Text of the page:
Tuesday, September 21, 2010

Thoughts on Written Discovery: Describing the Injury

I hate working on discovery, specifically I hate working on our client's answers to interrogatories in a personal injury case. Namely because the client does not under how to appropriately answer a question like "State your name, address and current occupation". In other words, the client gives me a steaming pile from the dog and I am forced to turn it into gold.

Or at least something resembling English.

One of the standard questions is to describe the injuries that the Plaintiff suffered. It's not rocket science. Or at least I didn't think so until I had one client give me 12 single spaced pages detailing her injuries in excruciating (and irrelevant) detail. None of which could be disclosed to the other side at this point in the litigation process. I can't have defense counsel discover the total sum of crazy that my client possesses. Thus, I had to re-write and re-focus her answer.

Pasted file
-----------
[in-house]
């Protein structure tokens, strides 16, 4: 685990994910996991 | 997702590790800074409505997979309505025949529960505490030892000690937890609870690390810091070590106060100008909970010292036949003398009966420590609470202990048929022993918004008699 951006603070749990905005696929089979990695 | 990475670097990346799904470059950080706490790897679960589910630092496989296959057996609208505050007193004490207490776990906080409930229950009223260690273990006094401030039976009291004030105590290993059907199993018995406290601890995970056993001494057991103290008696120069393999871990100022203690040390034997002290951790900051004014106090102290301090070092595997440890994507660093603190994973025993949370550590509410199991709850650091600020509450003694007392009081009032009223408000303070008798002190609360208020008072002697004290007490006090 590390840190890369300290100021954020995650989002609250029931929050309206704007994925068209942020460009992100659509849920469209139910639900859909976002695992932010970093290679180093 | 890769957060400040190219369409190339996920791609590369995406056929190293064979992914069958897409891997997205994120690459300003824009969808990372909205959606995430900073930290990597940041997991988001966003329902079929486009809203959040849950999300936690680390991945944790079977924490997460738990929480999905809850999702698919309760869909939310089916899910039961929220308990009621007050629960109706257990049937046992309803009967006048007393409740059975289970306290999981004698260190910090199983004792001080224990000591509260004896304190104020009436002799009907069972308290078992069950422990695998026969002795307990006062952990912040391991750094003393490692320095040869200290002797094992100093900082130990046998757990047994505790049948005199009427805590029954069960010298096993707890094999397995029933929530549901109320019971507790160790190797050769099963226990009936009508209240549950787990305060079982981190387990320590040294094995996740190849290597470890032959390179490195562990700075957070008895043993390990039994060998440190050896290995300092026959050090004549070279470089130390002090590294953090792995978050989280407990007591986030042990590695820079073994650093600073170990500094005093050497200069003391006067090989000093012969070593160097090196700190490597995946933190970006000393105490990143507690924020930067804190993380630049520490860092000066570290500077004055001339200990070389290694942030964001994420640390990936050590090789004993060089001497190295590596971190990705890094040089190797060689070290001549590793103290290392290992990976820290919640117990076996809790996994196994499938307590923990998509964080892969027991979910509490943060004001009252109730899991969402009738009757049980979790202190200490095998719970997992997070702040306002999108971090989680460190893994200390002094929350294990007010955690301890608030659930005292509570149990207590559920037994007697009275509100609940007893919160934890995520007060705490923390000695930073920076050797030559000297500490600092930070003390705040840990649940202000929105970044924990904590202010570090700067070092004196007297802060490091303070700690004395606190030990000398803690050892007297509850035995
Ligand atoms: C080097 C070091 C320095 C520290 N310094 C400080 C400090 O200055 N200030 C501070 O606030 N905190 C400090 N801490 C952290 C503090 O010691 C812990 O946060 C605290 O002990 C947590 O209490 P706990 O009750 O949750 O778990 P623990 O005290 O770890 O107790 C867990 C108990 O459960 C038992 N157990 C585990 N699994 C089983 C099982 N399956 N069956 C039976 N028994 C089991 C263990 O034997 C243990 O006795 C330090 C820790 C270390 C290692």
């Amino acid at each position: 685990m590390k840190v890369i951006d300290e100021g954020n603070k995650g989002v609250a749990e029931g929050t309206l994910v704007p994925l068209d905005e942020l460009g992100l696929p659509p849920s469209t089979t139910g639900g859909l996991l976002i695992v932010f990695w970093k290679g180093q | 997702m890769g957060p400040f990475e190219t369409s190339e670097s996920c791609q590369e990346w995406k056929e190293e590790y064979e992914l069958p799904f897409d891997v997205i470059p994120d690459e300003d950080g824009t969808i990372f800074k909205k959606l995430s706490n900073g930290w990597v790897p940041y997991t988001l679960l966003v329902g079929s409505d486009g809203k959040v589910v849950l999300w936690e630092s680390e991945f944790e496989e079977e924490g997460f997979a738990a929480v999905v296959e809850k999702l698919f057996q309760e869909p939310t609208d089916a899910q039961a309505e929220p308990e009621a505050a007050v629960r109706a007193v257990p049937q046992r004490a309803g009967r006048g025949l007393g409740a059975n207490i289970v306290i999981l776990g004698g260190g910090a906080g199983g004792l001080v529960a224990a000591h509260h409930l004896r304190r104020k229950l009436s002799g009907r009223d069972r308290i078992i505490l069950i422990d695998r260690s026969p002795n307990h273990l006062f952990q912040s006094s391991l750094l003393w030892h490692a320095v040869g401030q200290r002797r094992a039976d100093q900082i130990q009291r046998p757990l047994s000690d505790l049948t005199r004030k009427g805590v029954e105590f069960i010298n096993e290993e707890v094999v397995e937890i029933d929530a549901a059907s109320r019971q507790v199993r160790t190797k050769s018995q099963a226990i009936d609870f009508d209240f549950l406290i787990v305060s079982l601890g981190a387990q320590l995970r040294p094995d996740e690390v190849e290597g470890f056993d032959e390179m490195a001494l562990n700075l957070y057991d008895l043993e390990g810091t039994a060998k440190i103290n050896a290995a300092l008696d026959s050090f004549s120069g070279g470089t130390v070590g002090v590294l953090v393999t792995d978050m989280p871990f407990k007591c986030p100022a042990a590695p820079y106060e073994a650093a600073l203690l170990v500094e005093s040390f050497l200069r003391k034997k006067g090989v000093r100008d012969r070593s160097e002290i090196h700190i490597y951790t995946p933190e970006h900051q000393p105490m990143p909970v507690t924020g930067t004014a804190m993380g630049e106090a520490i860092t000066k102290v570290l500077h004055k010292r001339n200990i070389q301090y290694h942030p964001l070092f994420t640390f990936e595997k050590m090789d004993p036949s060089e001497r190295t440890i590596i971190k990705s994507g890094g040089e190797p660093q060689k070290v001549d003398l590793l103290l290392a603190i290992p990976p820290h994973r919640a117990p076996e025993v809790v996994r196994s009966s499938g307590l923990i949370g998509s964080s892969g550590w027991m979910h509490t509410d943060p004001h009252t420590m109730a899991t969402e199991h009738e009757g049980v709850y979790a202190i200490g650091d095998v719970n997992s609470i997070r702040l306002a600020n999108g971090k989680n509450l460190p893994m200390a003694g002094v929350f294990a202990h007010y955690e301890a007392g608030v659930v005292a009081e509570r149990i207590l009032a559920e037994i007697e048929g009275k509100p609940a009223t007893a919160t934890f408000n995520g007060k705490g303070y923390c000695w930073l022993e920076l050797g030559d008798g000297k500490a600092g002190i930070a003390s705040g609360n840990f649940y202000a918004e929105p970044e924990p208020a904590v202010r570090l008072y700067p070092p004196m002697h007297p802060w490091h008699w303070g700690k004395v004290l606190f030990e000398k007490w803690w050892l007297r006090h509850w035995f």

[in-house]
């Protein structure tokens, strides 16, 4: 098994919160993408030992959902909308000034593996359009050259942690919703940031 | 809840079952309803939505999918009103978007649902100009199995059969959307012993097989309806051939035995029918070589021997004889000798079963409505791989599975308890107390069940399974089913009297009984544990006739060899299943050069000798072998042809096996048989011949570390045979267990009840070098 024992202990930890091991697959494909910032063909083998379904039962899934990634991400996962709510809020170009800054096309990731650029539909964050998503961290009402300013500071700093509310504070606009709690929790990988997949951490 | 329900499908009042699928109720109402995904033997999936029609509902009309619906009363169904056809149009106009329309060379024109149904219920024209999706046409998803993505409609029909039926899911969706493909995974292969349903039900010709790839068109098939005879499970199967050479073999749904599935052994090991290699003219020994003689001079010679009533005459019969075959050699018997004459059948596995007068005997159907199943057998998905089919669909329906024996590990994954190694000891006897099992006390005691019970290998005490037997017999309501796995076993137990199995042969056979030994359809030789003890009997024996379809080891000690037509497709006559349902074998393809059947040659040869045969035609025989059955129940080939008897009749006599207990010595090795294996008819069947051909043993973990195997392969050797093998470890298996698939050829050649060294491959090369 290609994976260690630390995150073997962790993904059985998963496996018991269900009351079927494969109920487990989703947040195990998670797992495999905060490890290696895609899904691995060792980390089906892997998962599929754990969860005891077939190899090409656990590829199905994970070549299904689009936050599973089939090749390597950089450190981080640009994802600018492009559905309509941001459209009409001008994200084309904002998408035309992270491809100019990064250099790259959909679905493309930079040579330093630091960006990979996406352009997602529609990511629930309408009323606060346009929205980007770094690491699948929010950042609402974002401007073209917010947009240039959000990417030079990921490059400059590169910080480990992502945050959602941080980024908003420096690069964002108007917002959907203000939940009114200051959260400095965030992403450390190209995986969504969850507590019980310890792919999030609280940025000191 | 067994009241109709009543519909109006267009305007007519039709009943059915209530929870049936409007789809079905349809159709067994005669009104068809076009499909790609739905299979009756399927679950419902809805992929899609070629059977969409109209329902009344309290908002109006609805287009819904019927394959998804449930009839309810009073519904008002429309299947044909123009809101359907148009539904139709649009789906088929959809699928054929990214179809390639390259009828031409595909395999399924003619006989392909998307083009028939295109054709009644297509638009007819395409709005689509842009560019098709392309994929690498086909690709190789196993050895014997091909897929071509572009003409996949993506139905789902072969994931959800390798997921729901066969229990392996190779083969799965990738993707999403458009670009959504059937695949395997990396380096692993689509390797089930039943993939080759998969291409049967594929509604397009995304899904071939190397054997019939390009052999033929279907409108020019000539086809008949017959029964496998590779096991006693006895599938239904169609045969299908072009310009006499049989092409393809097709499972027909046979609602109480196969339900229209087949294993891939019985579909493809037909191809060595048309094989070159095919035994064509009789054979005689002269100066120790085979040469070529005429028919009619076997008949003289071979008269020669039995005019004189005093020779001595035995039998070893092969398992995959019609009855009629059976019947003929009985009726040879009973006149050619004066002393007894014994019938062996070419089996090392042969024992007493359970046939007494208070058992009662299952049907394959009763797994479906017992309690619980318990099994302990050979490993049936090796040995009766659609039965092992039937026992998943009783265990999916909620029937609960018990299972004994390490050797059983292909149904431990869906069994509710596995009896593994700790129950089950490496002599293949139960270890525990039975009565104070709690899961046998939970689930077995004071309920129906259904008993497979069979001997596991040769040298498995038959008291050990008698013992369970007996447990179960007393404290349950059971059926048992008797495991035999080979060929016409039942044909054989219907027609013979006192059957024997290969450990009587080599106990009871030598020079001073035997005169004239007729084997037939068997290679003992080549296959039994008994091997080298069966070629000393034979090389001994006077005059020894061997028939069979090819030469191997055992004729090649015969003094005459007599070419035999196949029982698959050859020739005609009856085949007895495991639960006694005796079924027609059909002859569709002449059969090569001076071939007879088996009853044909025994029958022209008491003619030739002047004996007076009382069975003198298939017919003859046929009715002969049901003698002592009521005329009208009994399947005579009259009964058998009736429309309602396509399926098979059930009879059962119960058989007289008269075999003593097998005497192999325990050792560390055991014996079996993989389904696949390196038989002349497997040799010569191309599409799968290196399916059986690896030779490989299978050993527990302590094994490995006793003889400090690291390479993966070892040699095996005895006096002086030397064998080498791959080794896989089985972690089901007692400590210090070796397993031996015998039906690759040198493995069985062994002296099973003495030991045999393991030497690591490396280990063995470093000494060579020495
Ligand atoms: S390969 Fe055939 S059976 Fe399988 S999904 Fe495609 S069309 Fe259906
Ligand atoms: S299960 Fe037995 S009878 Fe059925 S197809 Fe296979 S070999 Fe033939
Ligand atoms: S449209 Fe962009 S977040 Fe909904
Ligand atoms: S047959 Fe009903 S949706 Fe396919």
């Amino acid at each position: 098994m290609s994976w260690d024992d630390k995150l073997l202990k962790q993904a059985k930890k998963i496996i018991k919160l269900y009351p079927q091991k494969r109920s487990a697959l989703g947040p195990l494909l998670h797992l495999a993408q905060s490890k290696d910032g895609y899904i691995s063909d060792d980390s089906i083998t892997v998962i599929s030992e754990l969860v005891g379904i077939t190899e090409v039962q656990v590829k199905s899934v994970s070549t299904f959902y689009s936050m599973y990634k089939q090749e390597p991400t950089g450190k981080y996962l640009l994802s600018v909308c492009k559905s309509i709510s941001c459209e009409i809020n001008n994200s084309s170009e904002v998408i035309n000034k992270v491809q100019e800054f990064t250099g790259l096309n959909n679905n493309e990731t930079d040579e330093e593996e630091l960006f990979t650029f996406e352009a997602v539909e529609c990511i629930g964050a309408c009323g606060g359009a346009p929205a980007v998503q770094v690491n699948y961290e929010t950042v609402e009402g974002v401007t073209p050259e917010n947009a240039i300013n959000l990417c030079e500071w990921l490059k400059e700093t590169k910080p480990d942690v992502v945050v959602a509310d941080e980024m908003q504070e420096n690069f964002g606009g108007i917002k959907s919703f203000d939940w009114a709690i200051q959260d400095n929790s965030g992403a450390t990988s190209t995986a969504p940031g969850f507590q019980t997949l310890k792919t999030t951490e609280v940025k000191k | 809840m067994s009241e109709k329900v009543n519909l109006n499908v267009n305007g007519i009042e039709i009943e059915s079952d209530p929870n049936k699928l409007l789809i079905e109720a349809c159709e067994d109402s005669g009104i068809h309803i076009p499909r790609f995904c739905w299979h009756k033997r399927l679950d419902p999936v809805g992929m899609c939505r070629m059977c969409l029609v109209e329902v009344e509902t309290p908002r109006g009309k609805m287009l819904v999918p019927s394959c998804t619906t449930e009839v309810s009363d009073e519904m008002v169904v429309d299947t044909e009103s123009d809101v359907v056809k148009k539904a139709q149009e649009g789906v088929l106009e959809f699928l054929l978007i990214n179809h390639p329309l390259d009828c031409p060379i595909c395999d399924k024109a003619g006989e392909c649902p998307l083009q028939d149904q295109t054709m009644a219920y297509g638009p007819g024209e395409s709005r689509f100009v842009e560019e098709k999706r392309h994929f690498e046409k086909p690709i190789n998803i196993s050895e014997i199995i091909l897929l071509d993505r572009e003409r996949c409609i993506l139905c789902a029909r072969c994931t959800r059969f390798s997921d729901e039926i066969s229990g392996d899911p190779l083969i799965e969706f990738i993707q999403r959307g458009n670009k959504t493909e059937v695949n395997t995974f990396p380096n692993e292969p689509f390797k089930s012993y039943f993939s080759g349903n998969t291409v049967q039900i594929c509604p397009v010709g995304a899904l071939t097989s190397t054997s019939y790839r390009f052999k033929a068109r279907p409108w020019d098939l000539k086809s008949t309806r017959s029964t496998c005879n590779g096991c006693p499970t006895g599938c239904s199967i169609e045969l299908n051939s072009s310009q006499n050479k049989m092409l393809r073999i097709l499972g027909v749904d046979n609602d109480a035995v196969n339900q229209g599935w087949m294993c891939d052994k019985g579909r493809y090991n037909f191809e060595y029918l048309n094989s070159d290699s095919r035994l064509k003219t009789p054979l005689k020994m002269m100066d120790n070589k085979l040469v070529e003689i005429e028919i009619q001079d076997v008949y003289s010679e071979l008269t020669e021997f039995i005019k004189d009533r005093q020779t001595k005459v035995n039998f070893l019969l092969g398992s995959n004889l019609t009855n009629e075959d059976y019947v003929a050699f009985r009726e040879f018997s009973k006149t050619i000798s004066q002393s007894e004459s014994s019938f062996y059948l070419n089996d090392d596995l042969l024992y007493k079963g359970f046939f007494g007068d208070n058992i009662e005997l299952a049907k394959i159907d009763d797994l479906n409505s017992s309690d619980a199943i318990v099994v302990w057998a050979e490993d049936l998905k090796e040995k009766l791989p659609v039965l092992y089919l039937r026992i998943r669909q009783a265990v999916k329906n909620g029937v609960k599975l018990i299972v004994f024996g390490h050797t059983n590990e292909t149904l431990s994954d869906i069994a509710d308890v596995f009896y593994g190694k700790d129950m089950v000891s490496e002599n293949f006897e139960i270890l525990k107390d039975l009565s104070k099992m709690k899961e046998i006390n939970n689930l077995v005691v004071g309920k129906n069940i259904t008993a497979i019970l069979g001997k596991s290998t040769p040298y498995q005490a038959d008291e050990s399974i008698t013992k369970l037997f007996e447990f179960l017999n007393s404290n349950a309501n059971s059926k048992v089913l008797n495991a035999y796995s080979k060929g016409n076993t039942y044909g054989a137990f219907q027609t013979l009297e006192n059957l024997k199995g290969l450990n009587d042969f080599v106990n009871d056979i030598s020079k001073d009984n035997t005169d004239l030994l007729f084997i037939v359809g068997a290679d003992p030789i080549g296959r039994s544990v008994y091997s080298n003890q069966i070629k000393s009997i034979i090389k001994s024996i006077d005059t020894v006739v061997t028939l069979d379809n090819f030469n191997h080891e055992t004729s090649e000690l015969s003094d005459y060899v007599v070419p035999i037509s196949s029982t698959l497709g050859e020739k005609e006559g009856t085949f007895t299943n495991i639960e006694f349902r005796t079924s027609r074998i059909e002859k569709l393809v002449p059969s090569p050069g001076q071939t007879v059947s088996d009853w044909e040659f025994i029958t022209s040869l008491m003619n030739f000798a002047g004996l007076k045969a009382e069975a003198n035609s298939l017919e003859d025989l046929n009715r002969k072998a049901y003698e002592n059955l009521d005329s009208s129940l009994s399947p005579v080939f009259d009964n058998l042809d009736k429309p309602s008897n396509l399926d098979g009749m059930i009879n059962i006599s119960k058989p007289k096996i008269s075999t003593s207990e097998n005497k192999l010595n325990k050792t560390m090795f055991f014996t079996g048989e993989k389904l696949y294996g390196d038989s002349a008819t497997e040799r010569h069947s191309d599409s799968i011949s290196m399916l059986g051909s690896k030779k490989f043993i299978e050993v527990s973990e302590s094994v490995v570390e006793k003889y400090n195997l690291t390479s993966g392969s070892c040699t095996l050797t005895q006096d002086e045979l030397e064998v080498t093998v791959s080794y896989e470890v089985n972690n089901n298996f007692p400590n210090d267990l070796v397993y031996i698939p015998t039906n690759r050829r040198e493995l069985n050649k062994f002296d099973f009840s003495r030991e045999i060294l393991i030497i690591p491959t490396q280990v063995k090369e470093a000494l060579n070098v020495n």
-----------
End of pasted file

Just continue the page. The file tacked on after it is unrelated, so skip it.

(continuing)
Thankfully, I was able to do so without too much effort. I turned her twelve page narrative into:

I suffered injuries to my neck and back. Investigation continues.
Succinct and accurate all the while allowing for a brain aneurism that happens six months from now to be appropriately related back to this simple slip and fall. Everything else can be left to a deposition. Interrogatories won't win you the case, they can, however, cost you dearly.

But the clients never understand that.

After I sent the final draft of the interrogatories to the client to sign (mind you, I had already sent them off to opposing counsel), I ended up spending two weeks dealing with the drama of how I failed to accurately portray the pain and suffering. She threaten to fire my firm (unfortunately, she did not).

These are the things that I deal with on a daily basis. For those of you that haven’t experienced this sort of fun, I want to give you a screen shot of one my client’s answers to this simple question:

In full disclosure, my client is an isosceles triangle...